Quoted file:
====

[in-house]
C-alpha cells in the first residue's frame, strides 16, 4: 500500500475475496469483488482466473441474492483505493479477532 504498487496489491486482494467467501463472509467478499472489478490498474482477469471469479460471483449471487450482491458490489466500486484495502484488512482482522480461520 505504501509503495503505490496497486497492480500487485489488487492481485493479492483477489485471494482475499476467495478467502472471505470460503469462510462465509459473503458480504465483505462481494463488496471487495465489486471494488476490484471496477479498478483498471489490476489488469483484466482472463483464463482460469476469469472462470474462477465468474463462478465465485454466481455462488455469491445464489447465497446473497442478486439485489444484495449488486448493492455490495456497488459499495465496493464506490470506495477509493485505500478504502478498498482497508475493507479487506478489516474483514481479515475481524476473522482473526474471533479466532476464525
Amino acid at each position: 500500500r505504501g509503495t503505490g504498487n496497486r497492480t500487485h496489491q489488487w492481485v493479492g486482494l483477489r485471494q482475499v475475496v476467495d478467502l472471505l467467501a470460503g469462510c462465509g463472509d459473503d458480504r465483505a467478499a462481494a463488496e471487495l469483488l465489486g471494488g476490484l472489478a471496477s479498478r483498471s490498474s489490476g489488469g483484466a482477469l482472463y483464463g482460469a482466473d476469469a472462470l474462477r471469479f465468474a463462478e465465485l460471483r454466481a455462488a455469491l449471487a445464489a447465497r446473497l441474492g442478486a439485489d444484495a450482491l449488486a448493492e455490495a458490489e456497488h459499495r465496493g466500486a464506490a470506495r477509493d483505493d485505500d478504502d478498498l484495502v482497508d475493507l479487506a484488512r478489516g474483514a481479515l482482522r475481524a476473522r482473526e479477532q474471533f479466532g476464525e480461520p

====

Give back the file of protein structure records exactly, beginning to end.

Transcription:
[in-house]
C-alpha cells in the first residue's frame, strides 16, 4: 500500500475475496469483488482466473441474492483505493479477532 504498487496489491486482494467467501463472509467478499472489478490498474482477469471469479460471483449471487450482491458490489466500486484495502484488512482482522480461520 505504501509503495503505490496497486497492480500487485489488487492481485493479492483477489485471494482475499476467495478467502472471505470460503469462510462465509459473503458480504465483505462481494463488496471487495465489486471494488476490484471496477479498478483498471489490476489488469483484466482472463483464463482460469476469469472462470474462477465468474463462478465465485454466481455462488455469491445464489447465497446473497442478486439485489444484495449488486448493492455490495456497488459499495465496493464506490470506495477509493485505500478504502478498498482497508475493507479487506478489516474483514481479515475481524476473522482473526474471533479466532476464525
Amino acid at each position: 500500500r505504501g509503495t503505490g504498487n496497486r497492480t500487485h496489491q489488487w492481485v493479492g486482494l483477489r485471494q482475499v475475496v476467495d478467502l472471505l467467501a470460503g469462510c462465509g463472509d459473503d458480504r465483505a467478499a462481494a463488496e471487495l469483488l465489486g471494488g476490484l472489478a471496477s479498478r483498471s490498474s489490476g489488469g483484466a482477469l482472463y483464463g482460469a482466473d476469469a472462470l474462477r471469479f465468474a463462478e465465485l460471483r454466481a455462488a455469491l449471487a445464489a447465497r446473497l441474492g442478486a439485489d444484495a450482491l449488486a448493492e455490495a458490489e456497488h459499495r465496493g466500486a464506490a470506495r477509493d483505493d485505500d478504502d478498498l484495502v482497508d475493507l479487506a484488512r478489516g474483514a481479515l482482522r475481524a476473522r482473526e479477532q474471533f479466532g476464525e480461520p